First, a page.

For the first three nights of the rushing season the fraternities held open house for all freshmen, but during the last three nights no freshman was supposed to enter a fraternity house unless Invited.

The first three nights found the freshmen traveling in scared groups from fraternity house to fraternity house, sticking close together unless rather vigorously pried apart by their hosts. Everybody was introduced to everybody else; everybody tried rather hopelessly to make conversation, and nearly everybody smoked too much, partly because they were nervous and partly because the "smokes" were free.

It was the last three nights that counted. Both Hugh and Carl received invitations from most of the fraternities, and they stuck together, religiously visiting them all. Hugh hoped that they would "make" the same fraternity and that that fraternity would be Nu Delta. They were together so consistently during the rushing period that the story went around the campus that Carver and Peters were "going the same way," and that Carver had said that he wouldn't accept a bid from any fraternity unless it asked Peters, too.

Hugh heard the story and couldn't understand it. Everybody seemed to take it for granted that he would be bid. Why didn't they take it equally for granted that Carl would be bid as well? He thought perhaps it was because he was an athlete and Carl wasn't; but the truth was, of course, that the upper-classmen perceived the nouveau riche quality in Carl quite as clearly as he did himself. He knew that his money and the fact that he had gone to a fashionable prep school would bring him bids, but would they be from the right fraternities? That was the all-important question.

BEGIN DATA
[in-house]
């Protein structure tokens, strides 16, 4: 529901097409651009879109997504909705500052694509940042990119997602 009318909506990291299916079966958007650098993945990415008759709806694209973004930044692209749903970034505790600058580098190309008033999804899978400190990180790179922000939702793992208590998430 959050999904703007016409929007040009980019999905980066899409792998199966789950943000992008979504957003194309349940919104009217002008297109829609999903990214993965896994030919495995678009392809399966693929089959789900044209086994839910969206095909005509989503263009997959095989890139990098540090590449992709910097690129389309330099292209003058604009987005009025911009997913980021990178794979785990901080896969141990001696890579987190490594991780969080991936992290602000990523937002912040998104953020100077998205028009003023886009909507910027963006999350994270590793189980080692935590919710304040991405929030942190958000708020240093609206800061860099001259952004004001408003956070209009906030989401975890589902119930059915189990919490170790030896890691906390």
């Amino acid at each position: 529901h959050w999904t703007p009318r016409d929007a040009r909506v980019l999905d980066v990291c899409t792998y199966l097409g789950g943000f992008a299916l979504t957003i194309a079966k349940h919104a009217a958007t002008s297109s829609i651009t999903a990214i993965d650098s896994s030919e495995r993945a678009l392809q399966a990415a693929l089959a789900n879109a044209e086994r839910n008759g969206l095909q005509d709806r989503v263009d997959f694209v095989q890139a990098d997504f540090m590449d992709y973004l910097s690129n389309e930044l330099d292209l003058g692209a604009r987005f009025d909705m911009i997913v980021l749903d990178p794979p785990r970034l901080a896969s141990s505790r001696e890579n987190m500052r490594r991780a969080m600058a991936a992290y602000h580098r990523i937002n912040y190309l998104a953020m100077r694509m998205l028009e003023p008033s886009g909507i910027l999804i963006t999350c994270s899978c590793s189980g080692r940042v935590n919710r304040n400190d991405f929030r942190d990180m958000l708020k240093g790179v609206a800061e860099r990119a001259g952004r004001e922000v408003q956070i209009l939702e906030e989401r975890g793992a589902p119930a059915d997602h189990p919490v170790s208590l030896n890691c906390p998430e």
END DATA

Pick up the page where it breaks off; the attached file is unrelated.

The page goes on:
Those last three days of rushing were nerve-racking. At night the invited freshmen—and that meant about two thirds of the class—were at the fraternity houses until eleven; between classes and during every free hour they were accosted by earnest fraternity men, each presenting the superior merits of his fraternity. The fraternity men were wearier than the freshmen. They sat up until the small hours every morning discussing the freshmen they had entertained the night before.

Hugh was in a daze. Over and over he heard the same words with only slight variations. A fraternity man would slap a fat book with an excited hand and exclaim: "This is 'Baird's Manual,' the final authority on fraternities, and it's got absolutely all the dope. You can see where we stand. Sixty chapters! You don't join just this one, y' understand; you join all of 'em. You're welcome wherever you go." Or, if the number of chapters happened to be small, "Baird's Manual" was referred to again. "Only fifteen chapters, you see. We don't take in new chapters every time they ask. We're darned careful to know what we're signing up before we take anybody in." The word "aristocratic" was carefully avoided, but it was just as carefully suggested.

It seemed to Hugh that he was shown a photograph of every fraternity house in the country. "Look," he would be told by his host, "look at that picture to the right of the fireplace. That's our house at Cornell. Isn't it the darb? And look at that one. It's our house at California. Some palace. They've got sunken gardens. I was out there last year to our convention. The boys certainly gave us a swell time."